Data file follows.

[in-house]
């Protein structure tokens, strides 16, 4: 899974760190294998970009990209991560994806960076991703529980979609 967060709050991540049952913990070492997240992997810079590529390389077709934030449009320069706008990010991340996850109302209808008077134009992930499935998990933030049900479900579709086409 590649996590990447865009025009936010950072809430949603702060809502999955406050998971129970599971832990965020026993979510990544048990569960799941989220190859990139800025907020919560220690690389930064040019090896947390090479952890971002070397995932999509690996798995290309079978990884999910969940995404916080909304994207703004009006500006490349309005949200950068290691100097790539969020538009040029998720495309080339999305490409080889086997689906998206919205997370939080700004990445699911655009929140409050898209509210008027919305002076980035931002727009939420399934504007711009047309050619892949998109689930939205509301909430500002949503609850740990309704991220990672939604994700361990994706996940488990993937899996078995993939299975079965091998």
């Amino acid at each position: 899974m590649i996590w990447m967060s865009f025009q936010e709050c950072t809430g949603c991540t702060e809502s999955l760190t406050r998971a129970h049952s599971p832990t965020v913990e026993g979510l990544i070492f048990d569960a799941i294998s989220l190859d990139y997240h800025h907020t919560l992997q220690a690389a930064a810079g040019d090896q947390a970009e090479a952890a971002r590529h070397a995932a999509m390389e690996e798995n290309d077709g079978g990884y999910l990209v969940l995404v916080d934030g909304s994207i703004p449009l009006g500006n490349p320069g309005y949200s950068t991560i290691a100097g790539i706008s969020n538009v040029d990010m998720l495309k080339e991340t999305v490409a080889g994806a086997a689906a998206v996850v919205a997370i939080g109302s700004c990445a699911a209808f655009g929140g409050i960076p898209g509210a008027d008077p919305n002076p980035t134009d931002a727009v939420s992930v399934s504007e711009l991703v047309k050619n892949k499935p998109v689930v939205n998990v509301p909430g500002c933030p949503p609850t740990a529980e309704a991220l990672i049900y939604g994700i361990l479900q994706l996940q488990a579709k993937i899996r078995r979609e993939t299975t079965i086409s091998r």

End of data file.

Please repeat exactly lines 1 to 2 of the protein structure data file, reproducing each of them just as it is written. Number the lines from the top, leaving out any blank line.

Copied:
[in-house]
């Protein structure tokens, strides 16, 4: 899974760190294998970009990209991560994806960076991703529980979609 967060709050991540049952913990070492997240992997810079590529390389077709934030449009320069706008990010991340996850109302209808008077134009992930499935998990933030049900479900579709086409 590649996590990447865009025009936010950072809430949603702060809502999955406050998971129970599971832990965020026993979510990544048990569960799941989220190859990139800025907020919560220690690389930064040019090896947390090479952890971002070397995932999509690996798995290309079978990884999910969940995404916080909304994207703004009006500006490349309005949200950068290691100097790539969020538009040029998720495309080339999305490409080889086997689906998206919205997370939080700004990445699911655009929140409050898209509210008027919305002076980035931002727009939420399934504007711009047309050619892949998109689930939205509301909430500002949503609850740990309704991220990672939604994700361990994706996940488990993937899996078995993939299975079965091998």